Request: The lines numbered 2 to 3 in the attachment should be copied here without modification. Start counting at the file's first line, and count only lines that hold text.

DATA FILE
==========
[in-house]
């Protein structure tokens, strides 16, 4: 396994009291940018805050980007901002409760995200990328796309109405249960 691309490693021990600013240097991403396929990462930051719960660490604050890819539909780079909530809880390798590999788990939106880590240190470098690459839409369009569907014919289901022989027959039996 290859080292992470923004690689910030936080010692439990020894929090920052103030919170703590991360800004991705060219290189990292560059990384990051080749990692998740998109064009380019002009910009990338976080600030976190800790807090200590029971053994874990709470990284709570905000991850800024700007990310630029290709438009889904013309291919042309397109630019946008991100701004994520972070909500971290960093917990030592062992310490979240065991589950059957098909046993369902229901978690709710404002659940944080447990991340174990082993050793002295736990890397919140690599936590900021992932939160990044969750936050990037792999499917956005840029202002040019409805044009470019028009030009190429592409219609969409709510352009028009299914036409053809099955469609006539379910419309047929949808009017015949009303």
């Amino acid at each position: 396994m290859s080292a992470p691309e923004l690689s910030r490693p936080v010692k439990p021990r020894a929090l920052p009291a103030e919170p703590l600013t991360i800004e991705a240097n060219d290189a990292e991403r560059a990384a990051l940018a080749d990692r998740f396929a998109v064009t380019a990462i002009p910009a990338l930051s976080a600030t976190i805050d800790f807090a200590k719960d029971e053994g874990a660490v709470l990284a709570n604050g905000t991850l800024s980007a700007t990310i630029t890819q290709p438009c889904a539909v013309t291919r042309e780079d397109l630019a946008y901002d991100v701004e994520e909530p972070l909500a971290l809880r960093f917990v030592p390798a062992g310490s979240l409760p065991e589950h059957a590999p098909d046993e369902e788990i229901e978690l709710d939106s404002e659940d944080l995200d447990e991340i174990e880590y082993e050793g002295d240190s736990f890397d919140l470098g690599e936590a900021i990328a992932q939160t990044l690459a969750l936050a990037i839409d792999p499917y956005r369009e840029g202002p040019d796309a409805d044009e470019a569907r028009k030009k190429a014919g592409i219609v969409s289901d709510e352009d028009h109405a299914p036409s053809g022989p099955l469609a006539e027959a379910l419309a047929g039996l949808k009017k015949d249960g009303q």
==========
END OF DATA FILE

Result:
């Protein structure tokens, strides 16, 4: 396994009291940018805050980007901002409760995200990328796309109405249960 691309490693021990600013240097991403396929990462930051719960660490604050890819539909780079909530809880390798590999788990939106880590240190470098690459839409369009569907014919289901022989027959039996 290859080292992470923004690689910030936080010692439990020894929090920052103030919170703590991360800004991705060219290189990292560059990384990051080749990692998740998109064009380019002009910009990338976080600030976190800790807090200590029971053994874990709470990284709570905000991850800024700007990310630029290709438009889904013309291919042309397109630019946008991100701004994520972070909500971290960093917990030592062992310490979240065991589950059957098909046993369902229901978690709710404002659940944080447990991340174990082993050793002295736990890397919140690599936590900021992932939160990044969750936050990037792999499917956005840029202002040019409805044009470019028009030009190429592409219609969409709510352009028009299914036409053809099955469609006539379910419309047929949808009017015949009303």
């Amino acid at each position: 396994m290859s080292a992470p691309e923004l690689s910030r490693p936080v010692k439990p021990r020894a929090l920052p009291a103030e919170p703590l600013t991360i800004e991705a240097n060219d290189a990292e991403r560059a990384a990051l940018a080749d990692r998740f396929a998109v064009t380019a990462i002009p910009a990338l930051s976080a600030t976190i805050d800790f807090a200590k719960d029971e053994g874990a660490v709470l990284a709570n604050g905000t991850l800024s980007a700007t990310i630029t890819q290709p438009c889904a539909v013309t291919r042309e780079d397109l630019a946008y901002d991100v701004e994520e909530p972070l909500a971290l809880r960093f917990v030592p390798a062992g310490s979240l409760p065991e589950h059957a590999p098909d046993e369902e788990i229901e978690l709710d939106s404002e659940d944080l995200d447990e991340i174990e880590y082993e050793g002295d240190s736990f890397d919140l470098g690599e936590a900021i990328a992932q939160t990044l690459a969750l936050a990037i839409d792999p499917y956005r369009e840029g202002p040019d796309a409805d044009e470019a569907r028009k030009k190429a014919g592409i219609v969409s289901d709510e352009d028009h109405a299914p036409s053809g022989p099955l469609a006539e027959a379910l419309a047929g039996l949808k009017k015949d249960g009303q």